Legume Research

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Impact of Large Scale Demonstration on Productivity and Profitability of Blackgram Under Rainfed Conditions of Chamarajanagara District, Karnataka (Zone-6)

C.M. Sunil1,*, Chandrakala Hanagi2, B. Manjunath3, B. Gayathri4, M.A. Ananthakumar5
1AICRP on Small Millets, Zonal Agricultural Research Stations,Mandya-571 405, Karanataka, India.
2Food Science and Nutrition, AICRP on Maize, Zonal Agricultural Research Stations, Mandya-571 405, Karanataka, India.
3Department of Plant Pathology, University of Agricultural Sciences, Gandhi Krishi Vignana Kendra, Bengaluru-560 065, Karnataka, India.
4Department of Soil Science and Agricultural Chemistry, University of Agricultural Sciences, Gandhi Krishi Vignana Kendra, Bengaluru-560 065, Karnataka, India.
5Department of Soil Science and Agricultural Chemistry, Water Technology Centre, Zonal Agricultural Research Station, Mandya-571 405, Karanataka, India.
  • Submitted12-11-2022|

  • Accepted31-03-2023|

  • First Online 25-05-2023|

  • doi 10.18805/LR-5074

Background: Blackgram is a major pulse crop grown next to horsegram and greengram in Chamarajanagar district. Unavailability of high yielding and yellow mosaic resistant varieties, poor agronomic and pest management practices has led to drastic fall down in productivity and profitability of blackgram in Chamarajanagara district. 

Methods: Large scale demonstration was conducted in an area of 60 ha covering 150 farmers of K. Mukahalli, Kotamballi, Devalapura, Doddatuppuru and Y.K. mole villages.  Further the integrated crop management practices in blackgram variety LBG-791 was demonstrated during Pre-kharif of 2020-21, 2021-22 and 2022-23 by ICAR-Krishi Vigyan Kendra, Chamarajanagara, Karnataka. 

Result: The Yellow mosaic disease incidence was significantly less in LBG-791 (1.40%) when compared to T-9 (Farmers’ variety) (66.8%). Adoption of LBG-791 along with improved crop management practices resulted in 121.5% higher mean grain yield as compared to farmers practice. Higher Benefit: Cost ratio of 1.94 was recorded with integrated crop management practices as compared to farmers’ practices (1.03). The study exhibited mean extension and technology gap of 379 kg/ha and 119 kg/ha respectively. Further the mean technology index was 14.73 per cent. These results indicate that there is a great opportunity for farmers of Karnataka (Zone-6) for increasing productivity and profitability of the blackgram crop by adoption of Integrated Crop Management Practices (ICMP).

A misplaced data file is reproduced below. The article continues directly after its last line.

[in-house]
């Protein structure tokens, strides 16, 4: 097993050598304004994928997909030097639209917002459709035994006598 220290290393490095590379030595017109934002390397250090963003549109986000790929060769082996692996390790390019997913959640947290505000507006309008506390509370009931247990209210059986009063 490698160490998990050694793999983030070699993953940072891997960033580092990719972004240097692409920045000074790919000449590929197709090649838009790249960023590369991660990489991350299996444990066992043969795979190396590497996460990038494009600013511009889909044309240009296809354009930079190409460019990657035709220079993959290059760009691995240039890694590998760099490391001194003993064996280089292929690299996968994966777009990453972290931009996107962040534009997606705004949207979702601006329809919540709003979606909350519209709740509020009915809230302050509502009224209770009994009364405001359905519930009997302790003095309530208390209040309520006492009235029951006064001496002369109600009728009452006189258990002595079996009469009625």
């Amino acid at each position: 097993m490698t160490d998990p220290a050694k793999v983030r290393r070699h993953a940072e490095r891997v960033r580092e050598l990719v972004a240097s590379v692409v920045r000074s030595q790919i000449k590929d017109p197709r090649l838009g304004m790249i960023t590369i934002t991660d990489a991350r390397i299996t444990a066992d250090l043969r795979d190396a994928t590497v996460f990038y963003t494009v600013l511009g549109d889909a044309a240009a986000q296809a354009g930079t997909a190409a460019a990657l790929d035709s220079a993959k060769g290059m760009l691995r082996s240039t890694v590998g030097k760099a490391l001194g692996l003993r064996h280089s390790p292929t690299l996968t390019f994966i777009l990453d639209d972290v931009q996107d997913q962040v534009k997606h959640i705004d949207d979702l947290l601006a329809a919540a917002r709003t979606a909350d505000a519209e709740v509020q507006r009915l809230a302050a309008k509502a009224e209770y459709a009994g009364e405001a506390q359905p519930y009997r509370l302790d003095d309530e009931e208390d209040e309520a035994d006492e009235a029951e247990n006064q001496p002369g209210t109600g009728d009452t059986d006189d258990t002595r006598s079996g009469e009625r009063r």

Among different pulse producing countries, India is one of the largest producers of pulses. Pulses play a crucial role in maintaining the nutritional security and soil health. In Indian diet most importance has been given to pulses next to cereals, as they are rich in protein and essential nutrients. Black gram (Vigna mungo) a short duration legume crop belongs to the family Fabaceae flourishes well in all seasons either as sole or as intercrop. In India, blackgram occupies an area of 44.93 lakh ha with a production and productivity of 29.26 lakh tonnes and 651 kg/ha respectively. However in Karnataka, the area, production and productivity were 3.02 m ha, 1.86 m t and 614 kg/ha, respectively (Anonymous, 2017). The Chamarajanagar district is a border district of Karnataka having varied agro-climatic conditions with diversified cropping situation. Among different pulses grown in district, black gram occupies major area next to horsegram and greengram. The district productivity of black gram is 203 kg/ha (Anonymous, 2018a). There is a huge yield gap in district when compared to national and state productivity. The reasons for yield gap were non-availability of season based quality seeds and disease tolerant varieties resulted in increased pest and disease incidence particularly yellow mosaic virus disease, use of local and photo insensitive varieties followed by erratic rainfall, cultivation of crops under poor and marginal lands, broadcasting of seeds, no seed treatment with bio-fertilizers (Rhizobium and PSB), not practicing application of micronutrients, Poor management practices of pests and diseases (Anonymous, 2018b). In this context, the large scale demonstration of integrated crop management practices in blackgram variety LBG-791 was demonstrated with an objective of enhancing the productivity and profitability of farmers of Chamarajanagara district. 
The study was carried out through conducting training programmes, method demonstrations and front line demonstrations (60 ha for 150 farmers) during Pre-kharif 2020-21 to 2022-23 in K. Mukahalli, Kotamballi, Devalapura, Doddatuppuru and Y.K. mole villages of Chamarajanagar district of Karnataka state for dissemination and popularization of the technologies. Group meetings were conducted in selected villages where the problem prevailed with respect to production technologies before demonstration. The interested farmers were opted to conduct the demonstrations after the group meeting (Choudhary, 1999).
 
Details of critical inputs provided
 
Blackgram variety (LBG-791):08 kg; Rhizobium and PSB bio-fertilizer: 200 g each; Zinc sulphate: 4 kg; Carbendazim: 500 g; Chloropyriphos: 500 ml were provided for all the 150 beneficiaries (0.4 ha/farmer).